Cool Stuff Found, DOCSIS 3.1, and The Backup Tango – Mac Geek Gab 674

· & · Mac Geek Gab Podcast

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Your questions answered, as always, including several unresponsive Macs and how to fix them, Life after CrashPlan, Problematic iCloud syncing, and moving your media libraries. Cool Stuff Found kicks things off, though, with lots of great stuff that you’ll love. Plus, a healthy competition about internet speeds between your two favorite geeks is in there, too! Press play and enjoy!

Artist Uses iPhone ARKit to Visualize Sound in 3D Space

· · Cool Stuff Found

Zach Lieberman is an artist who is exploring how to create art using iPhone ARKit. His latest creation? Recording audio in space. In the demo video, Zach makes sounds like “woosh, psh, ah, click.” After each sound, a white blob bursts into the air, and as Zach walks backward, each blob is linked to the other blobs like a audio timeline. When he walks forward again through the trail, you hear each sound playing in reverse. Zach, who helps run the School For Poetic Computation in New York City, built the demo using Simultaneous Localization And Mapping (SLAM). It uses the iPhone’s sensors and camera to create a low-res map of the room. The app records sound with the microphone, processes and visualizes it, and then maps each sound blob to a location within the room.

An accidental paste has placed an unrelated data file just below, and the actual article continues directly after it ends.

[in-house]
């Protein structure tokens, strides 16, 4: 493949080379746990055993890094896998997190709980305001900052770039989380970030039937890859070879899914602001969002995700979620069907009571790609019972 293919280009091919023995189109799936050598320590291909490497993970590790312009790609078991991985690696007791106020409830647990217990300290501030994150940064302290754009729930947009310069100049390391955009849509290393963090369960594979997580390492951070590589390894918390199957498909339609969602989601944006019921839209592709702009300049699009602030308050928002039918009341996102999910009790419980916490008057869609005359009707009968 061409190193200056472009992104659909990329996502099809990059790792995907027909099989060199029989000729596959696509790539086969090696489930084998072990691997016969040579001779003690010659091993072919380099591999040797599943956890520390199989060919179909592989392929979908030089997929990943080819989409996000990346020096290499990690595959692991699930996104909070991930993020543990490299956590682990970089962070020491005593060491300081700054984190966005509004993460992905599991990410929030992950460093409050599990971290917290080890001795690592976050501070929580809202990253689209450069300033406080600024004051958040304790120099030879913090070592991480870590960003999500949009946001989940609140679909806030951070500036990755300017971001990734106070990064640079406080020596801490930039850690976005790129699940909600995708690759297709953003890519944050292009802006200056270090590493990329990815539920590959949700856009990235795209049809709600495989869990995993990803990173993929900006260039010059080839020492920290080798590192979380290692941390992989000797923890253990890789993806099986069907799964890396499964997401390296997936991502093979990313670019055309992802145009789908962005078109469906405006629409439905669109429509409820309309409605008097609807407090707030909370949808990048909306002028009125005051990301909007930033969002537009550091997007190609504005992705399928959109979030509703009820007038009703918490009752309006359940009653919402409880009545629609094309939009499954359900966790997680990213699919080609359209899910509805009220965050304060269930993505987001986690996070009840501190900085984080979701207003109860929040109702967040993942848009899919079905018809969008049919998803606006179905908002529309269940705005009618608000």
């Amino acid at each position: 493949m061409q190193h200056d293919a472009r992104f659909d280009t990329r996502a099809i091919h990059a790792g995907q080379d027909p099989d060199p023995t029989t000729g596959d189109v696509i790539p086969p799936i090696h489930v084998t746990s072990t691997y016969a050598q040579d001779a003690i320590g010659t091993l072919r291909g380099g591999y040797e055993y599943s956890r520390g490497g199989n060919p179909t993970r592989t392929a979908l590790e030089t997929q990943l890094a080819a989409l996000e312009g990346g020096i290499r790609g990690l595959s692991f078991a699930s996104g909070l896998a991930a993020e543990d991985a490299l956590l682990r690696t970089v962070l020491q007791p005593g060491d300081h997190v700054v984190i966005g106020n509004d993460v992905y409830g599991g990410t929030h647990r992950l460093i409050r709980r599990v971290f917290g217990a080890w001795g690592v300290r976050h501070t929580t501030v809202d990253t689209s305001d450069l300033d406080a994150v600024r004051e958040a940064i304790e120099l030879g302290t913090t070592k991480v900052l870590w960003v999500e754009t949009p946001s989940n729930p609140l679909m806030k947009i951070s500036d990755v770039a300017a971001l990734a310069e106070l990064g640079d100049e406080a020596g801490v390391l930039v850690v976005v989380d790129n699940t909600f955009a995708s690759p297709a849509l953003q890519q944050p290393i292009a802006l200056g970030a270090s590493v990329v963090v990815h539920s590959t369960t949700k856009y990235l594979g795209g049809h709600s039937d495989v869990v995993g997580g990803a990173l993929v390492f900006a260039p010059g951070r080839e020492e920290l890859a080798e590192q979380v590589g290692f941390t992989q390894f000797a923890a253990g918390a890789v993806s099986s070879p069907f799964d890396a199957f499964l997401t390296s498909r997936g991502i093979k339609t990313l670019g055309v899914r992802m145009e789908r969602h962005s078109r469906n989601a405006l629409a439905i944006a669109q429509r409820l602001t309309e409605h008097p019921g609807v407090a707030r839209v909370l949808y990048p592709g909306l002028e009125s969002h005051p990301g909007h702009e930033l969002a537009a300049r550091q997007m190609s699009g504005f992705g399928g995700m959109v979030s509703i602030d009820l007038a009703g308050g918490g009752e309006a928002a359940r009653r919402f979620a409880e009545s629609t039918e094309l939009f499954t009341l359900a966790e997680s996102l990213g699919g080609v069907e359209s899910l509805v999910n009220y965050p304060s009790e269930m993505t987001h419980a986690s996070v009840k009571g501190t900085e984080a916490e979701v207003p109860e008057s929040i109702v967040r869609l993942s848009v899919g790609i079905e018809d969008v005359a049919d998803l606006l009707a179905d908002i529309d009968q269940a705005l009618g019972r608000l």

BopPad Uses Smartcloth to Improve Drum Pad Response

· · Cool Stuff Found

There’s a new drum pad out there from Keith McMillen Instruments (KMI) that uses smartcloth to make the device more accurate and responsive. At least that’s what the company claims, and they’re using smart fabric sensors from BeBop Sensors to do it. Funded on Kickstarter last year, BopPad is a, “location and pressure-sensitive drum controller with a wicked-fast playing surface.” I’ve yet to meet an electronic drum I love to play, but I’m looking forward to checking out BopPad. Just watch the video. The device is $199 through the KMI website.

Hey Musicians, How about a Wearable Metronome?

· · Cool Stuff Found

Here’s something for musicians called Soundbrenner Pulse. It’s a wearable metronome that uses haptic feedback so you can feel the beat. The company says that haptic feedback is “up to seven times stronger than the vibrational alerts found in today’s smartwatches.” This is a standalone device that can be strapped around your arm or leg, or worn on your chest. Better yet, it’s controlled by an app that can sync with up to five Soundbrenner Pulses. That means five people in the band could be marching to the same beat! Come on, that could be game changing for musicians! Soundbrenner Pulse is $99 at Amazon, and it’s shipping now.

Hey Musicians, How about a Wearable Metronome?